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Consultants: JetBlue Was Right to Stay on the Ground

JetBlue
JetBlue

JetBlue Airways took a high-profile black eye on St. Valentine's Day, when icy conditions led to its passengers being trapped on the tarmac for up to 11 hours. With the sudden return of wintry weather, the discounter played it safe -- by canceling 400 of 550 scheduled flights on Friday. Did the move signify panic -- and should investors be concerned? A master of damage control and an aviation analyst weighed in, on "Power Lunch."

Besides JetBlue, US Airways, Delta Air Lines and American Airlines acted pre-emptively by nixing flights on Friday; CNBC's Sue Herera asked Eric Dezenhall to rate the performance of airlines overall this weekend. The founder of damage-control consultancy Dezenhall Resources graded the industry a "B": he said that the "great sin" in a crisis is giving people no control -- and said the airlines as a whole acted fast and informed fliers fairly well.

Dezenhall opined that "good companies recover from brand damage," but he slammed US Airways, whose problems lay with "their systems, not Mother Nature." He observed that "no one cares" about a firm's problems -- consumers just want results.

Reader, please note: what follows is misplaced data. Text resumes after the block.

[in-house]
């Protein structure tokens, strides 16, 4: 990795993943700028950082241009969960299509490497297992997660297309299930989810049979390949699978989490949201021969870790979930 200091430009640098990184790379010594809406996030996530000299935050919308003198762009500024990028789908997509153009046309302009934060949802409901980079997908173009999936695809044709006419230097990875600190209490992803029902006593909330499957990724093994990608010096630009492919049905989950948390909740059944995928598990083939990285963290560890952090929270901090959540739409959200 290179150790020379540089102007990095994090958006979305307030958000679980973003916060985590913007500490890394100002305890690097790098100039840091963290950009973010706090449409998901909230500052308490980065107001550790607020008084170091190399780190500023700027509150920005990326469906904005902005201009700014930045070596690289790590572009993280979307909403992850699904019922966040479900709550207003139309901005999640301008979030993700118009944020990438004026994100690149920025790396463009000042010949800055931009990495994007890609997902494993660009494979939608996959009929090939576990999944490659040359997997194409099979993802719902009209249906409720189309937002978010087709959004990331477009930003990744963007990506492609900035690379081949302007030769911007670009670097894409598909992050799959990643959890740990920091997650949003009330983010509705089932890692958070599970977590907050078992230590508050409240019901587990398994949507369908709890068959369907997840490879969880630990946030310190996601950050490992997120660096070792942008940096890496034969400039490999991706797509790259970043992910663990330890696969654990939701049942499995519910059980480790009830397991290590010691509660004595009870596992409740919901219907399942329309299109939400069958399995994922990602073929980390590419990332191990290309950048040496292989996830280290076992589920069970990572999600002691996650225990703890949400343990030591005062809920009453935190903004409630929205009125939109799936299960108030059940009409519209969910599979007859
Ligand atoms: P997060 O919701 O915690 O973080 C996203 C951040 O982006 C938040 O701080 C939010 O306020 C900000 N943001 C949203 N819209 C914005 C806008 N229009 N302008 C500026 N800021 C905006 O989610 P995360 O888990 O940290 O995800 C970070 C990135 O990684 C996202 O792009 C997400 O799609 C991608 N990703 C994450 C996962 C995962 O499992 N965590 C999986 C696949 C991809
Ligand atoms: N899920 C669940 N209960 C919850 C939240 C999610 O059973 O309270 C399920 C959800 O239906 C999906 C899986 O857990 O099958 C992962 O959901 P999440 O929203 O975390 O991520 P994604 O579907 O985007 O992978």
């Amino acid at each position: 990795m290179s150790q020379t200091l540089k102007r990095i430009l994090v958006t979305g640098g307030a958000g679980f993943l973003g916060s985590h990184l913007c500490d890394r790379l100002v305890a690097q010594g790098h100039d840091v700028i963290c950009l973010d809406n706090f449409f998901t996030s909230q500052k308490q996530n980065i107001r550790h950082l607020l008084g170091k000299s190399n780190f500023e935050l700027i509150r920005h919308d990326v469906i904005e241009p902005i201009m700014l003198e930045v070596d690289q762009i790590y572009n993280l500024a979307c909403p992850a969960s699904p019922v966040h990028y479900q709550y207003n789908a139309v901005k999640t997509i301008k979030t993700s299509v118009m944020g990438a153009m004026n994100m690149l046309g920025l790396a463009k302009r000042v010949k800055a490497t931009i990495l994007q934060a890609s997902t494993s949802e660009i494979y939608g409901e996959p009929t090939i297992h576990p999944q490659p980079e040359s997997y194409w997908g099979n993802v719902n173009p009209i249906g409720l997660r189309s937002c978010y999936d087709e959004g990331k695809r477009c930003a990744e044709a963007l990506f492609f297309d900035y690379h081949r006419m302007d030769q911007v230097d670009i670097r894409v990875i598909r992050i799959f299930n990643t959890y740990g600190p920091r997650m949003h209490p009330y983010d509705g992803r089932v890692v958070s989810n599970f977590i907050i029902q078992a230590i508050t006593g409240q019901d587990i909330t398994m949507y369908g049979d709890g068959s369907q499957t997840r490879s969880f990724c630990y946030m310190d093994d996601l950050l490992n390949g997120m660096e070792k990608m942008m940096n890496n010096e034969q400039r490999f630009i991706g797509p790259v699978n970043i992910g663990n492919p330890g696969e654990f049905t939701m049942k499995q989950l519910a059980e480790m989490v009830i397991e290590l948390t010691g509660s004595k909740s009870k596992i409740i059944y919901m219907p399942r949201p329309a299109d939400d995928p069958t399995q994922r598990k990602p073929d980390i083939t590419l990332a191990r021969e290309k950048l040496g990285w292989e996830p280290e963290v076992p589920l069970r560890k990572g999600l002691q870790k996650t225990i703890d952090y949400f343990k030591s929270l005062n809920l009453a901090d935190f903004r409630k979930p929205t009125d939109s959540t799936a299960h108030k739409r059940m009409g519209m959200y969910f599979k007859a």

Michael Boyd, president and aviation analyst at The Boyd Group, said that JetBlue did much better in the long run to cancel flights early, leaving ticketholders "at home in Nassau and the Bronx." It'd be much worse to risk tabloid coverage of fliers stranded at airports, with "pathos and little children crying." As for the overall state of the industry, the former American Airlines employee warned that, "30 years ago, you had me to help you. Now, you have a computer kiosk." And in a crisis, Boyd noted, a kiosk can't help you.

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  • Sue Herera is a founding member of CNBC, helping to launch the network in 1989. She is co-anchor of "Power Lunch."

  • "Power Lunch" & “Nightly Business Report” Co-Anchor

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Kenny Polcari